The People have the burden of proof at a preliminary examination. The burden required is probable cause that a felony has occurred and that the accused is the person who committed it.  A judge, sitting as a magistrate, determines if this burden has been met.  If it has not, the defendant is discharged.  The People then have the option of appealing the magistrate’s decision or they are allowed to file the charge a second time.

If the People have met their burden of proof, the defendant is bound over for trial.  The defendant has the right to file a motion testing the magistrate’s finding.  If the motion is granted the defendant is discharged and the People have the right of appeal or to file another petition.

Many people mistakenly believe that the evidence standard at a preliminary hearing is proof beyond a reasonable doubt which is instead the required burden of proof in a criminal trial of the charges.

The people are not required to call the actual victim as a witness in order to prove their case and to meet their burden of proof.  In 1990 state Proposition 115 was passed which made significant changes to the legal scheme of preliminary examinations.

As codified, a preliminary examination is not for defense discovery.  California criminal rules do not allow for depositions or interrogatories so the Proposition changes were very significant ones.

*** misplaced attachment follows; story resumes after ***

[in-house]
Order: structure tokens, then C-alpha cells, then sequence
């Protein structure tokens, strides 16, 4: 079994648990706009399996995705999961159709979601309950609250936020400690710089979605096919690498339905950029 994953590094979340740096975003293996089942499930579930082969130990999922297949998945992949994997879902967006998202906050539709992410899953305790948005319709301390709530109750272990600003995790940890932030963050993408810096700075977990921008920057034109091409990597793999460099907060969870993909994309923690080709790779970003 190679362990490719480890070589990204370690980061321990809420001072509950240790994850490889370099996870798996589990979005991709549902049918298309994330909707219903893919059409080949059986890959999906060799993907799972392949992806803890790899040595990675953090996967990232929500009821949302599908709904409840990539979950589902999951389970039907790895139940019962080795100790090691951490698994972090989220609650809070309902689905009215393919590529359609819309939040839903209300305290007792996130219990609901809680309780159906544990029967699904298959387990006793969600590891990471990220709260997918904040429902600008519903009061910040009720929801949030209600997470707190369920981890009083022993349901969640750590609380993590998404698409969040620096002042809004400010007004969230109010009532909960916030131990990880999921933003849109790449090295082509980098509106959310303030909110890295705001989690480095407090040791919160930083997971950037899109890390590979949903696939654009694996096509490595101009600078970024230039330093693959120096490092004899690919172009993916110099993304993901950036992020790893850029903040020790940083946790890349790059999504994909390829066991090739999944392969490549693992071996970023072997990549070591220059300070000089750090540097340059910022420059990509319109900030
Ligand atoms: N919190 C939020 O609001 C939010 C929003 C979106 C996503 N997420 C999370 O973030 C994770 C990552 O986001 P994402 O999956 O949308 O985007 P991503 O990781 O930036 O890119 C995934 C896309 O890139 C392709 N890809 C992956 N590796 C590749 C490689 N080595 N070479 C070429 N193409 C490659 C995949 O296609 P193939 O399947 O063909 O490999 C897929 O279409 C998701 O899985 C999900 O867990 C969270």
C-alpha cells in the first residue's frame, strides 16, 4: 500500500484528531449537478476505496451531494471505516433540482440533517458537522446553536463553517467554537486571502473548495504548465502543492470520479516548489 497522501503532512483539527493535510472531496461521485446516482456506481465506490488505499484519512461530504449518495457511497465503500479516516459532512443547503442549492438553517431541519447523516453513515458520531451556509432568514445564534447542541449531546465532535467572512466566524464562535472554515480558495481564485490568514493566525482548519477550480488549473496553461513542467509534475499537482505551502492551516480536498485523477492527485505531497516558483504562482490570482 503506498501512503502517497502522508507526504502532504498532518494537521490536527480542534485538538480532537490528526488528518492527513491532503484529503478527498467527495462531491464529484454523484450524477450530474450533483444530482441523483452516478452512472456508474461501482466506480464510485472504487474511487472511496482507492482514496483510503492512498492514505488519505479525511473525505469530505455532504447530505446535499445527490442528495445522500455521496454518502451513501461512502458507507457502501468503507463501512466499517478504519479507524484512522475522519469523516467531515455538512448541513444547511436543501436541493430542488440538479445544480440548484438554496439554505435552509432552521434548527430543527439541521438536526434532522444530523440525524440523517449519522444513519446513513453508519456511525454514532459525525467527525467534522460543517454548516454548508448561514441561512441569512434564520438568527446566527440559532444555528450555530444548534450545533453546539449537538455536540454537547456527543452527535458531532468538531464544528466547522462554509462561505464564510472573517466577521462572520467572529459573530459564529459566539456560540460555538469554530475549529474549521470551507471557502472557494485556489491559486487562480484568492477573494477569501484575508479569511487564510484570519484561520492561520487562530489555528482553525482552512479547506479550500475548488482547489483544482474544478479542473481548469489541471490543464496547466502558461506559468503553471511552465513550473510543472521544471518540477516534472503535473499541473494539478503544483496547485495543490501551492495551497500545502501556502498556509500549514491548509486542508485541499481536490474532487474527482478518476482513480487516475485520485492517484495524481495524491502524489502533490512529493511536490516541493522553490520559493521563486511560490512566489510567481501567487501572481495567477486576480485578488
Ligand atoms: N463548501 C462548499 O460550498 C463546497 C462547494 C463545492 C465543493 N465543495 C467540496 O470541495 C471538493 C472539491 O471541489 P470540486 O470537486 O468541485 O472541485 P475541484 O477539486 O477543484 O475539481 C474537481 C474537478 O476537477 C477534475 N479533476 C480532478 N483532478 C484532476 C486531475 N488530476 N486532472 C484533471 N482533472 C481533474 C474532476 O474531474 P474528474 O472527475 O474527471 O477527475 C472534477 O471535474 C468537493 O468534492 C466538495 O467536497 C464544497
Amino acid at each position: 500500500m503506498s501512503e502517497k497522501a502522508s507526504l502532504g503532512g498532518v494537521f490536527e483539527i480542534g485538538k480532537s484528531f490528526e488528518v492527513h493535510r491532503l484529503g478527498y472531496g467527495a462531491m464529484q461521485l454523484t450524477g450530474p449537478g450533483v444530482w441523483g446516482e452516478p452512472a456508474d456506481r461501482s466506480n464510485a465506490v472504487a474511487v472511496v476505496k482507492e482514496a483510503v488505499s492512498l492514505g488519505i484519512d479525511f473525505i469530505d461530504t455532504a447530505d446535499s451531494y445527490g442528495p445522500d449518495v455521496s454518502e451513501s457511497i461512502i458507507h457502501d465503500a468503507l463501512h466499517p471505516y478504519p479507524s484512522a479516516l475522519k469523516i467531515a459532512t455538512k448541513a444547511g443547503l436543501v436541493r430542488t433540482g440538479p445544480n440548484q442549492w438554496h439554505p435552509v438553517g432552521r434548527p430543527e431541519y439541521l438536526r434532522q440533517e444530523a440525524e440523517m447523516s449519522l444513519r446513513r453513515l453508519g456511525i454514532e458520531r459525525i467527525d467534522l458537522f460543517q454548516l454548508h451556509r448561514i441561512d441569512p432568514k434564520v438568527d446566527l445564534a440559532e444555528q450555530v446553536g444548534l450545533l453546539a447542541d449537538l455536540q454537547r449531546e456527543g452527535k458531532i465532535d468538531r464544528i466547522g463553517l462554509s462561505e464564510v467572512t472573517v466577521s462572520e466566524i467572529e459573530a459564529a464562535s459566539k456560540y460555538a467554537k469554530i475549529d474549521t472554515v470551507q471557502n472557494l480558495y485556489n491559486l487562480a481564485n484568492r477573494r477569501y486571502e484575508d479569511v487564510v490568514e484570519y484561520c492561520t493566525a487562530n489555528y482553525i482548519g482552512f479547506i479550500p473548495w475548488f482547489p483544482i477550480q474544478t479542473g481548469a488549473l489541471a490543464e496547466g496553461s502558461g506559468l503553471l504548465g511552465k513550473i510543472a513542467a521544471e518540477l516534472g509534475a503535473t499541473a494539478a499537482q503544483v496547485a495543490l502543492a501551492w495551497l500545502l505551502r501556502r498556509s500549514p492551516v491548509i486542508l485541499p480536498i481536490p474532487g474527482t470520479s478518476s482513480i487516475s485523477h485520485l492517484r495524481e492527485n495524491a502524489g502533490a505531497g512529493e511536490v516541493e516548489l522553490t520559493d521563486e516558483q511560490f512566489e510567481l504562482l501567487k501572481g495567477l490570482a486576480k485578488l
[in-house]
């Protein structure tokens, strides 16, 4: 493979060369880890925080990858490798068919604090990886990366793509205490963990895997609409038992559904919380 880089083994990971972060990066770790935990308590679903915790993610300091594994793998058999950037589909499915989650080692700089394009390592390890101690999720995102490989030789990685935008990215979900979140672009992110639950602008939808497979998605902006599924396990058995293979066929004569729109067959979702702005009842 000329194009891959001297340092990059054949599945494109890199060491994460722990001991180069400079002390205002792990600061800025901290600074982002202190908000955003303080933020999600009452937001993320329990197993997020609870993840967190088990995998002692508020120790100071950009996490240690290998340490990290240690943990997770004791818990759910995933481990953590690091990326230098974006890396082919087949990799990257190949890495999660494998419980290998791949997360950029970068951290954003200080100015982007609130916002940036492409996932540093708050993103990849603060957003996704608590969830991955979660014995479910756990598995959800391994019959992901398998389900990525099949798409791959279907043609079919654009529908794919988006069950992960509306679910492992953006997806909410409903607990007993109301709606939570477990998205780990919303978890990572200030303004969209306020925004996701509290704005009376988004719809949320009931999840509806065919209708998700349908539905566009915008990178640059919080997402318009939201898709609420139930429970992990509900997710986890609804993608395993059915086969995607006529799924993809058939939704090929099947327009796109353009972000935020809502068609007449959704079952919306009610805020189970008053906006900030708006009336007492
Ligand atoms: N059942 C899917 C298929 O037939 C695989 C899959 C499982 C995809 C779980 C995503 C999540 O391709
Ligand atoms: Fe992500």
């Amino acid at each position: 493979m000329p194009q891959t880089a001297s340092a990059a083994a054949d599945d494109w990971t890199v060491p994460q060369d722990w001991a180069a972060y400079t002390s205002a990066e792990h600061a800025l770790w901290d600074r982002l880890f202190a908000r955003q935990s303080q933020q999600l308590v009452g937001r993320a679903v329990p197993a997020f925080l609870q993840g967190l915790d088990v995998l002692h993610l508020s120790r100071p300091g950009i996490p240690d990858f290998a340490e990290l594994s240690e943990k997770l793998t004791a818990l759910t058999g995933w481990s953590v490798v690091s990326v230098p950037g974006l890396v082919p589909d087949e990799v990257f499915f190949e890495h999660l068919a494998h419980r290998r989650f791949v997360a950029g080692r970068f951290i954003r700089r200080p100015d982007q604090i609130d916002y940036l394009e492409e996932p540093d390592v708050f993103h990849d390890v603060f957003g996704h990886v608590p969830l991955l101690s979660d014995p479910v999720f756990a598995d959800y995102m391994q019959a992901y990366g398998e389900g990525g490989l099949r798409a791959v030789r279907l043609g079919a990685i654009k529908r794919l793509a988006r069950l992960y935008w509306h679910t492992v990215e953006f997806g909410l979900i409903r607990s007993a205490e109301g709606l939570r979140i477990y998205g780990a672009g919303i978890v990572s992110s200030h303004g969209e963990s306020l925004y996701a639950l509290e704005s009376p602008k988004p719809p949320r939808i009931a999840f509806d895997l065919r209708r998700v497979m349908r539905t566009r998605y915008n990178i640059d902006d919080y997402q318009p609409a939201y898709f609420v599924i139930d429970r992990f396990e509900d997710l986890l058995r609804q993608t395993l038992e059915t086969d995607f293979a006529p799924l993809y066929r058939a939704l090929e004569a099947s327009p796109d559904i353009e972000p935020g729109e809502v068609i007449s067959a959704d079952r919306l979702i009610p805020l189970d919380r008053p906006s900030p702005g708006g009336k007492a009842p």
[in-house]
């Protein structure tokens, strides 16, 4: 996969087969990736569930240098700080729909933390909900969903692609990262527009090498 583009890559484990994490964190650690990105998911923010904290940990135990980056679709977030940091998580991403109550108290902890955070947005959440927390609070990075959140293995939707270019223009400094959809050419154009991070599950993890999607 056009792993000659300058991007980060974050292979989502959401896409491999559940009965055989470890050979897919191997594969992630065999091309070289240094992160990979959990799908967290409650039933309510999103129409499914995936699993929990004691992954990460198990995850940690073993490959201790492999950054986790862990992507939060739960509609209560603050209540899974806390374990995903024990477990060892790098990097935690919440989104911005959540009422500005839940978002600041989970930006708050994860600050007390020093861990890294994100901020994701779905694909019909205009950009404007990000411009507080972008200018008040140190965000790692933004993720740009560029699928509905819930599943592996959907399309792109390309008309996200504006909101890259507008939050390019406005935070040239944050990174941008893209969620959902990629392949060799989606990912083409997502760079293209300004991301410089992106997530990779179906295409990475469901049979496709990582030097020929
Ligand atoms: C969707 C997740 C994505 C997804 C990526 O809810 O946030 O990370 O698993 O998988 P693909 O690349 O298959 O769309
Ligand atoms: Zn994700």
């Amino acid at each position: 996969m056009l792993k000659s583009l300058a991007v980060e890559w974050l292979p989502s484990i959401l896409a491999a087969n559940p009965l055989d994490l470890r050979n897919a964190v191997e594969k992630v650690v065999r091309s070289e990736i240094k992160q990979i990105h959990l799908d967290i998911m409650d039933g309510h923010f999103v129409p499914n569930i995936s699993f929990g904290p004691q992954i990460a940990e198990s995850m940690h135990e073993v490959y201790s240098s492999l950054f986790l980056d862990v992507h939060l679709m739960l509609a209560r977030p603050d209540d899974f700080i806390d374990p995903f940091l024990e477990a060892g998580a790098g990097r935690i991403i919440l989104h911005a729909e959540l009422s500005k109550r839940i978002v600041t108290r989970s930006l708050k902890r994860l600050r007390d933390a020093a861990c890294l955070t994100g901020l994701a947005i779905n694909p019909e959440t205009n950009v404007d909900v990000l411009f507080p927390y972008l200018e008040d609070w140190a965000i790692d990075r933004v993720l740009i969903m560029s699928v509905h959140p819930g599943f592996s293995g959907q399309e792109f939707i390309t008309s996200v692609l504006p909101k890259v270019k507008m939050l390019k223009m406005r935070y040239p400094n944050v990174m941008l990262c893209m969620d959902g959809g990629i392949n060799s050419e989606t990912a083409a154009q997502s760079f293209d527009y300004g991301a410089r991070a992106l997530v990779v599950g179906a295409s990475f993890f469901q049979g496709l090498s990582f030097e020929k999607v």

The victim’s statement may be read by a qualified police officer and will suffice as testimony for purposes of proof.  Obviously if this occurs, the defense is unable to cross examine the complaining witness.

In most cases of sexual assault, molest, and domestic violence, the prosecutor will call the actual victim as a witness.  It is realized that if the actual victim does not appear and is therefore not subject to cross examination, it is less likely that the case will settle.

What happens if the alleged victim refuses to testify?  In the past a person could be held in contempt of the court and be taken into custody.  A new law now requires that there be a three day period of delay in the contempt process to allow for appellate review of the court’s order to testify.  Subsequent refusal may result in detention.

If a witness recants, effectively denying what was said to the police, other witnesses may be called to impeach the witness with prior statements made to the police, medical personnel, or others who were present.

The defendant has a right to testify at the hearing but almost always declines to do so. 

Most preliminary hearings end with a finding that the People have met their required burden and the defendant is bound over for trail.

The defendant is again arraigned and this time the charging document is called an information and may contain any charges proved by the evidence given at the preliminary examination.  The ultimate charges may be the same or different from the arrest charges.

The defendant has the right to question the sufficiency of the evidence to support the charges brought by the information by filing a sufficiency motion to strike part or all of the information.

The Brown preliminary examination is estimated to take one half day to conduct.